I did a search for "epistemic Barcan formula" and got only one result, with the sample being:
An example with the Barcan formula in an epistemic context shows that our intuitions are much clearer in this case. The rejection of the epistemic Barcan formula is straightforward since the possible truth of Romeo knows that someone likes him, but he doesn’t know who := Kr∃xLxr ∧ ¬∃xKrLxr shows that Kr∃xLxr → ∃xKrLxr is not a truth of epistemic logic.
From skimming that essay, I get that one can represent a scheme of Barcan formulas by generalizing over the non-quantifier operator. (Searching for "generalized Barcan formula" delivered a number of results, e.g. this one, but I haven't yet checked to see if the sense of the phrase, there, is exactly what I'm wondering about.) I also read somewhere in the SEP (I don't recall where precisely) that even the ◊-operator can be understood, though, as a quantifier after a fashion, or as being quantifier-ish (I suppose that, since I accept Kant's take on the modal categories, I should have no objection to reading possibility/necessity in this way). But so putting all that together, I want to distinguish between two dimensions of generalization over the Barcan formula (letting ☂ be for non-quantifiers generally):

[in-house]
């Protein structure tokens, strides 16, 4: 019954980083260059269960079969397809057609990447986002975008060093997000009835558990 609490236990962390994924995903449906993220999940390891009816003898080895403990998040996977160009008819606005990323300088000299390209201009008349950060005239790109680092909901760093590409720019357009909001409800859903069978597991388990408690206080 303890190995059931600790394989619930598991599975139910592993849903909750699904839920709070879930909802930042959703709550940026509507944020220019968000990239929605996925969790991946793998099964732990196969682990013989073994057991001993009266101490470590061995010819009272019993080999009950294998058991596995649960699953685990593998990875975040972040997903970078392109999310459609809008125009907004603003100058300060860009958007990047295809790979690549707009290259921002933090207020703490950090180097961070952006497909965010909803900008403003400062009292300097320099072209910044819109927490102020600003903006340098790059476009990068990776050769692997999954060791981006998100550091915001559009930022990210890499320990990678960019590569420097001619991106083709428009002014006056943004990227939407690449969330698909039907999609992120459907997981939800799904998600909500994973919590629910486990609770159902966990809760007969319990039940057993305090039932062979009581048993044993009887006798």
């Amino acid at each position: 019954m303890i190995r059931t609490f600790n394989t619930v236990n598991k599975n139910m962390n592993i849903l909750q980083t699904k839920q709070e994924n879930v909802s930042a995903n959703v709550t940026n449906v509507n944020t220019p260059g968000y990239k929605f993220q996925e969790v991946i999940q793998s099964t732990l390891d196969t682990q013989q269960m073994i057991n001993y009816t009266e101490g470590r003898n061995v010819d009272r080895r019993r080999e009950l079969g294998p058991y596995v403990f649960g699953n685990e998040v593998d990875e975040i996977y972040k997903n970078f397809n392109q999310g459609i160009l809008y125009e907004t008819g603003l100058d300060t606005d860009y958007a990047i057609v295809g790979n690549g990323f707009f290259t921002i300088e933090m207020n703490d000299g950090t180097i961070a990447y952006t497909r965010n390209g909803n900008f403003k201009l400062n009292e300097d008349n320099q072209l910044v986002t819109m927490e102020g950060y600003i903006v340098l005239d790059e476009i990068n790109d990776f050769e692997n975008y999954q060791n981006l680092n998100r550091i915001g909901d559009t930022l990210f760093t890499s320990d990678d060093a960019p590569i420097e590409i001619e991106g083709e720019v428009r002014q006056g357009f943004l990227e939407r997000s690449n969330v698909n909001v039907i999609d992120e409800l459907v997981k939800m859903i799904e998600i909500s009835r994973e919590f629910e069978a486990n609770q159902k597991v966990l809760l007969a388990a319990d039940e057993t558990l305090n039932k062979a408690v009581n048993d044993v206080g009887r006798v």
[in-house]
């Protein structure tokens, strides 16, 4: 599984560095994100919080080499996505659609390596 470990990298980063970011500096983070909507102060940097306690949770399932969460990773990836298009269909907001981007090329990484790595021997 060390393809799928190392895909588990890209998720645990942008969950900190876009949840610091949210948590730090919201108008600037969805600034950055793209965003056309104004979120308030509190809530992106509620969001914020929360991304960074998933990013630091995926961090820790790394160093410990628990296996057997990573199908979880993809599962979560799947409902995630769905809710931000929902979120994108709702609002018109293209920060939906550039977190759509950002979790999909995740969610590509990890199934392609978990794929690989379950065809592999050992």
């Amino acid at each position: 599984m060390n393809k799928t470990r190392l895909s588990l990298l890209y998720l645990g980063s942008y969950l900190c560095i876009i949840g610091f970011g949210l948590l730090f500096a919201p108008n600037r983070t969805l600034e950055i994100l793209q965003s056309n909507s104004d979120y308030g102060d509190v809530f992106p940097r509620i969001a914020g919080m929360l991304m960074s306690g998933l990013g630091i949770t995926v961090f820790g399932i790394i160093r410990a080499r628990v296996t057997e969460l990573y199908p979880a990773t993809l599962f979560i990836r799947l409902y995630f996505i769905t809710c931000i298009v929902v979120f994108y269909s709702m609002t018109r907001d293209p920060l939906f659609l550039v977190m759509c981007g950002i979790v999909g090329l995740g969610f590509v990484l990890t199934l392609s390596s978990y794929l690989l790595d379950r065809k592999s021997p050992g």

- ☂∃xFx → ∃x☂Fx
- ☂A☂BF → ☂B☂AF
For example, let k be "it is known that":
- Does ◊kF = k◊F?
At first I thought I had a counterexample using OB ("it is obligatory that") and k, i.e. it seemed "wrong" to say:
- OBkF = kOBF
But on second thought, I wasn't so sure that that's "wrong" on its own terms so much as lacking in nuance (taken strictly, it seems plainly true, but we have outside reasons to ambiguate the purpose of OB).
Question: supposing something like (2) is admissible for ☂A, B, which permutations are admissible for ☂A, B, C or then ☂A, B, C ... X? From skimming the SEP article on combining logics, it looks like I'm asking about what they call "fusion." But I tried "Find: Barcan" on that article and it gave no results, so either I'm misusing the phrase "Barcan formula" in the first place or maybe generalizations over that formula always have to involve quantifiers?